Miss. Governor Says He Could Run Medicaid Program

JACKSON, Miss. (AP) — Mississippi Gov. Phil Bryant says he thinks he can run Medicaid even if lawmakers don't reauthorize the program or set its budget by the time the state's new fiscal year starts July 1.

"As head of the Governor's Division of Medicaid, I will do all I can to continue and to provide Medicaid to the citizens who qualify in the state of Mississippi," Bryant said Wednesday. "That is my legal argument. If someone wants to challenge me in court, what is their argument?"

The Northeast Mississippi Daily Journal (http://bit.ly/18tZVZv ) reported Bryant's remarks and said he spoke about Medicaid after taking part in a tourism event at the state Capitol.

Bryant appoints the Medicaid director and said he has the authority to keep the program operating after the new fiscal year begins. He also said it's his job to make sure Medicaid recipients who live in nursing homes are not "thrown out on the street."

Lawmakers ended their three-month regular session last month without reauthorizing or funding Medicaid, a federal-state health care program for the needy, aged, blind and disabled.

Attorney General Jim Hood believes a governor cannot unilaterally run a state agency, Hood spokeswoman Jan Schaefer said. She cited a previous fight over the Department of Human Services. After lawmakers failed to reauthorize DHS for the year that began July 1, 2004, Hood persuaded a chancery judge to keep the agency alive. The judge appointed then-Gov. Haley Barbour and the DHS executive director to act as administrators for it.

However, there's a difference between the 2004 situation with DHS and the current situation with Medicaid. In 2004, legislators had already adopted a budget for DHS. Now, there's no budget for Medicaid for the coming fiscal year.

During the 2013 session, lawmakers had a partisan dispute about Medicaid expansion. Democrats said it would be foolish to bypass federal money that would pay for most of the tab, and Republicans said the state can't afford to put up to 300,000 more people on the program. Medicaid already enrolls more than 640,000 in a state with about 3 million residents.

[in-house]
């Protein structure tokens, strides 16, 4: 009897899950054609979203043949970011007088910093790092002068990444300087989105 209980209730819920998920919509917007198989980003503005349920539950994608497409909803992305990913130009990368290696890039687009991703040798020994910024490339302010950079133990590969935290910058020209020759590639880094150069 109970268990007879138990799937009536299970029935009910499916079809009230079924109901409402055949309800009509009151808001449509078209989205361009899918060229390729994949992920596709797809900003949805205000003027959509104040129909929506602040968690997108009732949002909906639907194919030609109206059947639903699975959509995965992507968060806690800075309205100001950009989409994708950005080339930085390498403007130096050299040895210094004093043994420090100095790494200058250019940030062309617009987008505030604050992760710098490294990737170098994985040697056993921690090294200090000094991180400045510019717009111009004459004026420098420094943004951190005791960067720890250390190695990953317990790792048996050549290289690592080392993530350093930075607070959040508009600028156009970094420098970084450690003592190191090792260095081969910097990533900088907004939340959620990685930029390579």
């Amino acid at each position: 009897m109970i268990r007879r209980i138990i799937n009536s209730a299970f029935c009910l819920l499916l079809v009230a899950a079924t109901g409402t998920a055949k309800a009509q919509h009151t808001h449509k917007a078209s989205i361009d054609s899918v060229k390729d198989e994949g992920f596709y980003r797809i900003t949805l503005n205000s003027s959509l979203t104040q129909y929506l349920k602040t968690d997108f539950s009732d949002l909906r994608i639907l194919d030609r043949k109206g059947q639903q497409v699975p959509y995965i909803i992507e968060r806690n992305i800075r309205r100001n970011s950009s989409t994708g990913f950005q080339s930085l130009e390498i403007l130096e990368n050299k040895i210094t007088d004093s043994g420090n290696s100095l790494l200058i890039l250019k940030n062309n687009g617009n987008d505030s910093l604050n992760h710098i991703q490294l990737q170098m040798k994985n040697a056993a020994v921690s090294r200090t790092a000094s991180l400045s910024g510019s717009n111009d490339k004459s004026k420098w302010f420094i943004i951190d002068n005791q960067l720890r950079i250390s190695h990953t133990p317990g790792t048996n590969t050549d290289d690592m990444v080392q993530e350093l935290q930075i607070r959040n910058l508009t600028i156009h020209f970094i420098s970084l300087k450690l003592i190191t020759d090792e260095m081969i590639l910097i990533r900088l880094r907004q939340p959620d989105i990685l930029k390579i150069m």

House Democratic Leader Bobby Moak of Bogue Chitto told The Associated Press on Wednesday it would be difficult for the governor to run Medicaid without legislative approval and that Bryant would have to take money from the general fund or cut essential programs to make that possible. The state Medicaid budget for fiscal 2013, which ends June 30, was about $160 million, according to the Legislative Budget Office.

Many lawmakers have been expecting Bryant to call a special session before June 30 to push for reauthorization and funding of Medicaid. Some state agencies come up for review and renewal by the Legislature every few years.

"Look, I'm not the governor, I'm not the one that gets to call the special session," Moak said. "It takes some leadership out of the governor's office to get the parties together and get that done. If he's waiting on me to give him a call and tell him how the special session should be run, I would be happy to do that."

Only a governor can call a special session, and he controls the agenda. Moak and many other Democrats have said they want Bryant to include Medicaid expansion on the list of things lawmakers can consider during a special session. Bryant, however, is unlikely to do so, and he has said he'd call a special session only after House and Senate leaders reach a broad agreement about what they'd approve.

Under the health overhaul that President Barack Obama signed into law in 2010, states have the option of extending Medicaid coverage to people making up to 138 percent of the federal poverty level. At 138 percent of the poverty level, a person would have an income of about $15,000. The Medicaid income cutoff in Mississippi now is about $5,500, and even under that limit, the state still does not cover many adults.

Copyright 2013 Associated Press. All rights reserved. This material may not be published, broadcast, rewritten, or redistributed.

Comments

Use the comment form below to begin a discussion about this content.

Sign in to comment